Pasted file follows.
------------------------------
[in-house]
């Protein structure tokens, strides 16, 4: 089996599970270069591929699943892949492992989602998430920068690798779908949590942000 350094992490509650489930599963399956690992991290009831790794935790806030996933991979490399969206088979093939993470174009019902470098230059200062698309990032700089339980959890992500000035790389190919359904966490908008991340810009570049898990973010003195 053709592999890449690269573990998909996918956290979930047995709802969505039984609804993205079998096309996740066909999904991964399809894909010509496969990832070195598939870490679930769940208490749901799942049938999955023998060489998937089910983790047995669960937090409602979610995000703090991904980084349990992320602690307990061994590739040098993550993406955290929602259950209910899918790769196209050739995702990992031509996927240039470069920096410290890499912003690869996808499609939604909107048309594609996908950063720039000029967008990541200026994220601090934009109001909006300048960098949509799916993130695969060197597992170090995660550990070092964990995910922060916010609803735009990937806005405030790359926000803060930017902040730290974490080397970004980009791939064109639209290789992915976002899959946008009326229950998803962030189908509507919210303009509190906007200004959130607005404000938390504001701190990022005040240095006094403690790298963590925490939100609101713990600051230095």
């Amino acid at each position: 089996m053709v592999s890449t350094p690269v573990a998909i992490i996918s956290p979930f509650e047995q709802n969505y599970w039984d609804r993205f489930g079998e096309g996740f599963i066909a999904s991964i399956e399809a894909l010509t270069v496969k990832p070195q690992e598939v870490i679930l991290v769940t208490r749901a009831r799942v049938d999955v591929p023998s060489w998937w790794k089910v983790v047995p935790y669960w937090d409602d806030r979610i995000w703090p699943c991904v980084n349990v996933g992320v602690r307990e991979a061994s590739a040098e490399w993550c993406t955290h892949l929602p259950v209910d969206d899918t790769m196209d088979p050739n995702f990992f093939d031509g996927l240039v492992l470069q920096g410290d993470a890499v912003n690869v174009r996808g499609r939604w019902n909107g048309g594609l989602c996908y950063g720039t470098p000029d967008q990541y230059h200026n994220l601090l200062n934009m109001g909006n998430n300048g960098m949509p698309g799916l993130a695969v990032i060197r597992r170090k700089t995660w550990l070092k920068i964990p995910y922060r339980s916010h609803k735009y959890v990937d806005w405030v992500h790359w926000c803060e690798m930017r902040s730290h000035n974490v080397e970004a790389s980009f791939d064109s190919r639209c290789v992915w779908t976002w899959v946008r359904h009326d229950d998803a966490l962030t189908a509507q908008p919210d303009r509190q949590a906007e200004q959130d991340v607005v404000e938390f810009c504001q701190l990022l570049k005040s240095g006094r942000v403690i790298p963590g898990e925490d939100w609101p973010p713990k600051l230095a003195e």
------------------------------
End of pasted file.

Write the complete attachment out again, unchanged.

[in-house]
């Protein structure tokens, strides 16, 4: 089996599970270069591929699943892949492992989602998430920068690798779908949590942000 350094992490509650489930599963399956690992991290009831790794935790806030996933991979490399969206088979093939993470174009019902470098230059200062698309990032700089339980959890992500000035790389190919359904966490908008991340810009570049898990973010003195 053709592999890449690269573990998909996918956290979930047995709802969505039984609804993205079998096309996740066909999904991964399809894909010509496969990832070195598939870490679930769940208490749901799942049938999955023998060489998937089910983790047995669960937090409602979610995000703090991904980084349990992320602690307990061994590739040098993550993406955290929602259950209910899918790769196209050739995702990992031509996927240039470069920096410290890499912003690869996808499609939604909107048309594609996908950063720039000029967008990541200026994220601090934009109001909006300048960098949509799916993130695969060197597992170090995660550990070092964990995910922060916010609803735009990937806005405030790359926000803060930017902040730290974490080397970004980009791939064109639209290789992915976002899959946008009326229950998803962030189908509507919210303009509190906007200004959130607005404000938390504001701190990022005040240095006094403690790298963590925490939100609101713990600051230095």
């Amino acid at each position: 089996m053709v592999s890449t350094p690269v573990a998909i992490i996918s956290p979930f509650e047995q709802n969505y599970w039984d609804r993205f489930g079998e096309g996740f599963i066909a999904s991964i399956e399809a894909l010509t270069v496969k990832p070195q690992e598939v870490i679930l991290v769940t208490r749901a009831r799942v049938d999955v591929p023998s060489w998937w790794k089910v983790v047995p935790y669960w937090d409602d806030r979610i995000w703090p699943c991904v980084n349990v996933g992320v602690r307990e991979a061994s590739a040098e490399w993550c993406t955290h892949l929602p259950v209910d969206d899918t790769m196209d088979p050739n995702f990992f093939d031509g996927l240039v492992l470069q920096g410290d993470a890499v912003n690869v174009r996808g499609r939604w019902n909107g048309g594609l989602c996908y950063g720039t470098p000029d967008q990541y230059h200026n994220l601090l200062n934009m109001g909006n998430n300048g960098m949509p698309g799916l993130a695969v990032i060197r597992r170090k700089t995660w550990l070092k920068i964990p995910y922060r339980s916010h609803k735009y959890v990937d806005w405030v992500h790359w926000c803060e690798m930017r902040s730290h000035n974490v080397e970004a790389s980009f791939d064109s190919r639209c290789v992915w779908t976002w899959v946008r359904h009326d229950d998803a966490l962030t189908a509507q908008p919210d303009r509190q949590a906007e200004q959130d991340v607005v404000e938390f810009c504001q701190l990022l570049k005040s240095g006094r942000v403690i790298p963590g898990e925490d939100w609101p973010p713990k600051l230095a003195e």